A new report by KPMG Economics has found the pandemic has caused house prices in Australia to soar, and the effect could last for the next two years until rising mortgage rates and fundamentals of the housing market begin to place pressure back on the market.
The report compared housing price changes in capital cities around the country during periods with and without COVID-19 restrictions over the four-year period from December 2019 to December 2023.
KPMG found that while the house prices in most capital cities were due for an upswing at the start of 2020. The momentum was initially stymied by the uncertainty caused by the pandemic and consequent economic downturn. However, the ultra-low interest rates and massive government stimulus reversed the downward trend, giving housing prices a bigger push than originally forecast without the pandemic.
Brendan Rynne, KPMG’s chief economist, said that the soaring prices result from both the increased demand and reduced supply.
“The material decline in mortgage interest rates; extra savings from not spending on holidays and leisure; and generous income support from government and housing market support specifically, has seen property prices rise dramatically in the past 6 to 9 months, past the point to where they would have risen under a no-COVID scenario,” he said in a statement on July 12.
“Supply, too, plays a role,” he added. “Our analysis of dwelling approvals in the big cities shows that in Melbourne and Sydney, there are 25,000 and 20,000 respectively fewer houses and units available than would have been the case in a no-COVID scenario.”
The report also forecasts that by the end of 2023, Sydney will lead the real estate market in prices with a predicted 25 percent rise to an average of $1, 244, 000, compared with what would have been a 13 percent to $1, 119, 000. At the same time, Melbourne will rise 24 percent to $904,000, instead of a 19 percent gain to $905,000.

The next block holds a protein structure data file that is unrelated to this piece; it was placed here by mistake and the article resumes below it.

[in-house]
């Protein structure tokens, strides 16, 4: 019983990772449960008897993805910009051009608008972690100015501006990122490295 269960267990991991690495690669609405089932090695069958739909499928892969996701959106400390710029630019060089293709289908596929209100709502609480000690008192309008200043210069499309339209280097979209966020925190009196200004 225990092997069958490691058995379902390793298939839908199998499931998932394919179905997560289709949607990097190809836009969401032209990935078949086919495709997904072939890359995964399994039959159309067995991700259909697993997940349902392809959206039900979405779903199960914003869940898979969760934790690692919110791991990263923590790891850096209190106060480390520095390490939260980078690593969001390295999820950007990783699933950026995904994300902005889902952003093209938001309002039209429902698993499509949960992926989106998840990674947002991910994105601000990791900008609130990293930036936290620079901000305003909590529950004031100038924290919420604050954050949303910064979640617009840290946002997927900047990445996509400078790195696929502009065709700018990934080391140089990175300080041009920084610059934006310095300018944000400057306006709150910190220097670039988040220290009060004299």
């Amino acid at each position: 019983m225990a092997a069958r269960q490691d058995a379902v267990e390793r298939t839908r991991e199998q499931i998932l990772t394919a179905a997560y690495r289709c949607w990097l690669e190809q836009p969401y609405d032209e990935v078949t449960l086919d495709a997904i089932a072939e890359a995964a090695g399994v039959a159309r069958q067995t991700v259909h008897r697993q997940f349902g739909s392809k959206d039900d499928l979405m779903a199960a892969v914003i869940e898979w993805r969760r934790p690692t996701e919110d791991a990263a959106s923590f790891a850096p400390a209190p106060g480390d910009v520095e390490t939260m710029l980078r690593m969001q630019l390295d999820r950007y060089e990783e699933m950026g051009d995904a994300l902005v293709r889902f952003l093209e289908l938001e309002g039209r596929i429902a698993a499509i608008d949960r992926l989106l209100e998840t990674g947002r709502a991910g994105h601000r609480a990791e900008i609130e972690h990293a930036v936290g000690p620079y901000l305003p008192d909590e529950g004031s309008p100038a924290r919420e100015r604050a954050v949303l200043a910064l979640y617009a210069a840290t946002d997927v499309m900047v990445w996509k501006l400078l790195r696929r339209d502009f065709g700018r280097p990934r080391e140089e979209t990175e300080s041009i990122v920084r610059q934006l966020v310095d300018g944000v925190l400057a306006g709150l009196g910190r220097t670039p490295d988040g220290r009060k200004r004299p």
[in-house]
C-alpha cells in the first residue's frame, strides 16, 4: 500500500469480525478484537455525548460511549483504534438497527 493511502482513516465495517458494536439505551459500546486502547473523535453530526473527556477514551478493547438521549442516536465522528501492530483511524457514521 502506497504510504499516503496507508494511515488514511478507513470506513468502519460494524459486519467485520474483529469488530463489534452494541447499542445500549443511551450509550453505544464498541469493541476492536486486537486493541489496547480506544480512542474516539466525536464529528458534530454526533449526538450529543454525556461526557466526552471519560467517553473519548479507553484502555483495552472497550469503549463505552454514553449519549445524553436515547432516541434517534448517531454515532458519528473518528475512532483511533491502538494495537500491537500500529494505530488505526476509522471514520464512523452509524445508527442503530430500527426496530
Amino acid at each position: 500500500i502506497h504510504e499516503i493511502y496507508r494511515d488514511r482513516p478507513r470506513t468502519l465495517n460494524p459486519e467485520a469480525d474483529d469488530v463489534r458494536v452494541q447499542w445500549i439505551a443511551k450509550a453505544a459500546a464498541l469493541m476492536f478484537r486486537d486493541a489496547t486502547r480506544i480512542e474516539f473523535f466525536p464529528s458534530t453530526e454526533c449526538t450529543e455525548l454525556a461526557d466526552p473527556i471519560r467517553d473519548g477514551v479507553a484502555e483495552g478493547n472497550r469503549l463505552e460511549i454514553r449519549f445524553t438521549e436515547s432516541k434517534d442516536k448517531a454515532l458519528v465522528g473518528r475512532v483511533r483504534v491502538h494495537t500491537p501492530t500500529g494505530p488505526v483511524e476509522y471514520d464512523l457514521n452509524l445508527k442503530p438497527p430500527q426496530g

Brisbane’s house prices are also expected to jump by 19 percent to $661,000, rather than a pre-COVID nine percent to $601,000.
Darwin—the only capital where houses prices were modelled to fall had life stayed normal—is predicted to have its prices increase by 6.6 percent.
KMPG also noted that nationwide detached house prices are expected to rise between 4-12 percent and units up to 13 percent higher.
The findings are echoed by a new report by CoreLogic on the housing market performance amid COVID-19- induced lockdowns over the past 15 months.
The report, released on July 9, just before Sydney entered into its third week of lockdown, has found that property values have remained resilient through lockdowns, and have seen strong growth as restrictions ease. This was in line with the “catch-up” in transaction activities following the ease of lockdown.
According to Corelogic, nationwide housing market values had a peak to trough decline of 2.1 percent through 2020, before surging 12.2 percent over the first six months of 2021, with the demand outstripping the advertised supply being the key market dynamics.
However, CoreLogic Head of Research for Australia, Eliza Owen, highlighted the role of government stimulus and institutional support in stabilising the property market.
“A big part of why the housing market didn’t see further value declines was the enormous income support packages provided to households, the role of JobKeeper in maintaining employment relationships, low mortgage rates and mortgage repayment deferrals,” she said.
“In the event of another extended lockdown, the future of housing demand and supply becomes much less certain if that same government and institutional support is not there.”
This is the challenge that may disrupt the upward trajectory of the Sydney property market.
“The key unknown then becomes how long will the current Sydney lockdown actually last,” the report said. “Housing market conditions could be weaker amid an extended lockdown that does not see the same strong institutional response as was seen last year.”
Rich Harvey, the founder of Sydney-based buyer advocacy agency Propertybuyer, remains confident in the market resilience, with the expectation that lockdown won’t last long.
He expects both auction clearance rates and demand will drop during the lockdown period but will resurge after the lift of restrictions. and potentially, there is a chance it could drive prices even higher.
“Listing volumes are extremely tight and will become even tighter during the lockdown, ” he told the Epoch Times on July 15. “This means prices will continue to rise until more supply come on the market. “